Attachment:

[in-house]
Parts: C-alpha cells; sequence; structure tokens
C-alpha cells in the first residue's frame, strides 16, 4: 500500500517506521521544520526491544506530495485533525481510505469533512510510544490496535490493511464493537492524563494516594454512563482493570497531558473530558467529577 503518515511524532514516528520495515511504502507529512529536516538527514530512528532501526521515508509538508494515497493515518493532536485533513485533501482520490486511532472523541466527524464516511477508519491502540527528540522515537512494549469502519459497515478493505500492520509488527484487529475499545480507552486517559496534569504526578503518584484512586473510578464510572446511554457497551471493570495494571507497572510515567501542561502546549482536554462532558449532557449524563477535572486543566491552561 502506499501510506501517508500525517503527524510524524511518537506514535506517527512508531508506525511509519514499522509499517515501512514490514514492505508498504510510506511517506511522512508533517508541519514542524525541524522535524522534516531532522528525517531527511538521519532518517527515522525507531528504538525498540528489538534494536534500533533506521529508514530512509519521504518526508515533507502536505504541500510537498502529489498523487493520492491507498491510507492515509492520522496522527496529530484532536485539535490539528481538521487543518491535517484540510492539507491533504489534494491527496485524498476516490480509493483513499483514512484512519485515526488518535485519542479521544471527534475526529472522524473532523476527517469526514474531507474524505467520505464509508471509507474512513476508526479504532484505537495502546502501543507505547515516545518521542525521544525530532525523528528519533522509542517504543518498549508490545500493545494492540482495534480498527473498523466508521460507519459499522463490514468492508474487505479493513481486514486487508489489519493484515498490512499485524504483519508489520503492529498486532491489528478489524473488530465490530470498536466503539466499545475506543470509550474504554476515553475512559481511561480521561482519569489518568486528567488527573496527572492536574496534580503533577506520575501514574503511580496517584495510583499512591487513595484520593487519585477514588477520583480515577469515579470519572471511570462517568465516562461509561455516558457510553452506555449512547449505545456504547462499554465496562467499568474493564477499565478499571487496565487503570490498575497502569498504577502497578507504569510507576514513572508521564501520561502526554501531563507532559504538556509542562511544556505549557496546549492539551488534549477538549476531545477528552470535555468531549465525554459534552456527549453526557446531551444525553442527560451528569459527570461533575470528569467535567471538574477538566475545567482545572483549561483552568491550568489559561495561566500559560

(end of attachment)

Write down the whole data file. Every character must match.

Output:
[in-house]
Parts: C-alpha cells; sequence; structure tokens
C-alpha cells in the first residue's frame, strides 16, 4: 500500500517506521521544520526491544506530495485533525481510505469533512510510544490496535490493511464493537492524563494516594454512563482493570497531558473530558467529577 503518515511524532514516528520495515511504502507529512529536516538527514530512528532501526521515508509538508494515497493515518493532536485533513485533501482520490486511532472523541466527524464516511477508519491502540527528540522515537512494549469502519459497515478493505500492520509488527484487529475499545480507552486517559496534569504526578503518584484512586473510578464510572446511554457497551471493570495494571507497572510515567501542561502546549482536554462532558449532557449524563477535572486543566491552561 502506499501510506501517508500525517503527524510524524511518537506514535506517527512508531508506525511509519514499522509499517515501512514490514514492505508498504510510506511517506511522512508533517508541519514542524525541524522535524522534516531532522528525517531527511538521519532518517527515522525507531528504538525498540528489538534494536534500533533506521529508514530512509519521504518526508515533507502536505504541500510537498502529489498523487493520492491507498491510507492515509492520522496522527496529530484532536485539535490539528481538521487543518491535517484540510492539507491533504489534494491527496485524498476516490480509493483513499483514512484512519485515526488518535485519542479521544471527534475526529472522524473532523476527517469526514474531507474524505467520505464509508471509507474512513476508526479504532484505537495502546502501543507505547515516545518521542525521544525530532525523528528519533522509542517504543518498549508490545500493545494492540482495534480498527473498523466508521460507519459499522463490514468492508474487505479493513481486514486487508489489519493484515498490512499485524504483519508489520503492529498486532491489528478489524473488530465490530470498536466503539466499545475506543470509550474504554476515553475512559481511561480521561482519569489518568486528567488527573496527572492536574496534580503533577506520575501514574503511580496517584495510583499512591487513595484520593487519585477514588477520583480515577469515579470519572471511570462517568465516562461509561455516558457510553452506555449512547449505545456504547462499554465496562467499568474493564477499565478499571487496565487503570490498575497502569498504577502497578507504569510507576514513572508521564501520561502526554501531563507532559504538556509542562511544556505549557496546549492539551488534549477538549476531545477528552470535555468531549465525554459534552456527549453526557446531551444525553442527560451528569459527570461533575470528569467535567471538574477538566475545567482545572483549561483552568491550568489559561495561566500559560